Very few people come to work intending to do a bad job. Yet when measured, some seem to underperform when compared with their peers. Why?
To get visibility of great or poor performance you must have two things in place:
1. Accurate and timely productivity data, at an individual and team level
2. The ability to interpret that data
But to truly understand performance you need understand why two people can perform differently under the same conditions. The simple reason is we are all different, and that’s true. But if we dive deeper what we find is, actually the conditions often are not the same for both people.
Let’s take a numerical problem-solving task as an example. The task is given to two people, but one completes it in a much shorter time then the other. It doesn’t necessarily mean that one person tried harder or they are smarter – it could just be they have a natural aptitude for numbers. A different task requiring creativity and imagination could see the performance scores reversed.
As Albert Einstein once said:
“Everyone is a genius. But if you judge a fish by its ability to climb a tree it will live its whole life believing it is stupid”.
We as managers have a duty to dig deeper, to understand why someone may be underperforming, and to create the right conditions for high performance.
The framework in the picture below is for exploring and interpreting individual differences so that you can decide on practical courses of action.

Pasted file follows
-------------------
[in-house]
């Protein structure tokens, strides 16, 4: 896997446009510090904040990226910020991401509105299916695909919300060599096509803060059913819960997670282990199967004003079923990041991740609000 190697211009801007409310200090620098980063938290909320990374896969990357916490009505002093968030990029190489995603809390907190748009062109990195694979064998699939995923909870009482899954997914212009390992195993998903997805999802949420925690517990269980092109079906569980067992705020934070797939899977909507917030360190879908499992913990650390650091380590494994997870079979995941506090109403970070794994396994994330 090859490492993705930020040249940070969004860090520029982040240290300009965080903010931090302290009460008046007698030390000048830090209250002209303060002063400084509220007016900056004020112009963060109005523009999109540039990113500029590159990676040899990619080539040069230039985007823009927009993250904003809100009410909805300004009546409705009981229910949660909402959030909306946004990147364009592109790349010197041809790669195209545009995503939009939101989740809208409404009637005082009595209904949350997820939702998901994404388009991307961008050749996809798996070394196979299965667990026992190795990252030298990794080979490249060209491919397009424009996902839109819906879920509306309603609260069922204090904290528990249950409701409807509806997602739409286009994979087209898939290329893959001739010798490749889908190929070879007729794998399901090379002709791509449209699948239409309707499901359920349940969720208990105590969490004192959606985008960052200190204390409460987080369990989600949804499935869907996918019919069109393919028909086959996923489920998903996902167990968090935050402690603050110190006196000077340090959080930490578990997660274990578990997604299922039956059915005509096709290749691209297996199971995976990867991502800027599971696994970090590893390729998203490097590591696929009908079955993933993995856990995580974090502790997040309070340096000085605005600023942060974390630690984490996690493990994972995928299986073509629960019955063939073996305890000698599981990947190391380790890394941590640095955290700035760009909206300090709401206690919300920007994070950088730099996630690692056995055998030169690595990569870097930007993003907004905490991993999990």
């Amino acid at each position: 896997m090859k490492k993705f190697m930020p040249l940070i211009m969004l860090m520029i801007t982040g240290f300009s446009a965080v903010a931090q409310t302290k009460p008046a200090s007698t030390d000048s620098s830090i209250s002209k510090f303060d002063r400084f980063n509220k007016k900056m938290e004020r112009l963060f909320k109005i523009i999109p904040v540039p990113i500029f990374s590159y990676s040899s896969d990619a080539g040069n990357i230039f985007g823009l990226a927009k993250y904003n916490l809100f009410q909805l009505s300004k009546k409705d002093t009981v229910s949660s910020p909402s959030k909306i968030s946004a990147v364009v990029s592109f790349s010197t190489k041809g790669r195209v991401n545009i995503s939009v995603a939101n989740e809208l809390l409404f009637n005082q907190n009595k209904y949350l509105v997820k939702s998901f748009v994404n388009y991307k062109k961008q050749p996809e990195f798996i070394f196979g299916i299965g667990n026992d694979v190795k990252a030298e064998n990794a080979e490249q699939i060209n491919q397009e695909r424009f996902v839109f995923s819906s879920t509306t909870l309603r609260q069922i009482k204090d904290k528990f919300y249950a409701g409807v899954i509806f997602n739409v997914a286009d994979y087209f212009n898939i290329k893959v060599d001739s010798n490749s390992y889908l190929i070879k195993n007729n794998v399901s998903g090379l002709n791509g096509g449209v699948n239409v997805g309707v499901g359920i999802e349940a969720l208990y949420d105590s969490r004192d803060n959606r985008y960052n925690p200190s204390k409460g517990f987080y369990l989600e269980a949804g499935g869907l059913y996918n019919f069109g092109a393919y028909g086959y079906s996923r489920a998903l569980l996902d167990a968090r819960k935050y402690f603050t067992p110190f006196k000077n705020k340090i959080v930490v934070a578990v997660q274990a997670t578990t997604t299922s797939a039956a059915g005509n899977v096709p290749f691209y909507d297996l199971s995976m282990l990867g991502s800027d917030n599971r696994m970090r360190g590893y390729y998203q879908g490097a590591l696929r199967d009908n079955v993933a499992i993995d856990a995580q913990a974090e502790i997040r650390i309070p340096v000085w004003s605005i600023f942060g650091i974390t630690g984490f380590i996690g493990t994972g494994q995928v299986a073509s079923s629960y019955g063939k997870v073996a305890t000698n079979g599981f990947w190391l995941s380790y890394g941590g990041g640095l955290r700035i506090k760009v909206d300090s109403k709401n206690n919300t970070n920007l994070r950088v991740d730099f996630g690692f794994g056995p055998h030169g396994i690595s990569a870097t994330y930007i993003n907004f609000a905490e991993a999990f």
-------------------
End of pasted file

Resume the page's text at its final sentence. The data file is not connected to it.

It’s built around the idea that individual performance in influenced by three key factors:
- A person’s current level of ability to carry out their job
- Their willingness to apply themselves to their work
- The opportunity they have to meet their potential
Ability is further broken down as:
- Aptitude – your natural ability to do something
- Skill – have you received good quality training, and gained experience by putting that training into practice
Willingness is broken down as:
- Values & Attitudes – Broad beliefs about what is right and wrong. When a person’s personal values align with the employer’s corporate values performance will likely be better
- Motivation – There are many theories on motivation which I don’t have time to detail here, but put simply – when people are motivated to perform, high performance is more likely
Opportunity is broken down as:
- Challenge – has management set clear stretching but achievable goals. Have they dealt promptly with unsatisfactory performance?
- Support – Ensuring staff have the tools and training they need to carry out their work. And, good performance is recognised with timely feedback
Different people need to be managed in different ways. Only when you understand where each individual lies against each of these markers are you in a position to put together a tailored performance plan that will work for them.
At Xcentuate we have a proven formula for improving performance.
Our solution delivers 15-25% productivity gains. We provide companies with a system, processes and the capability to improve management of capacity and productivity.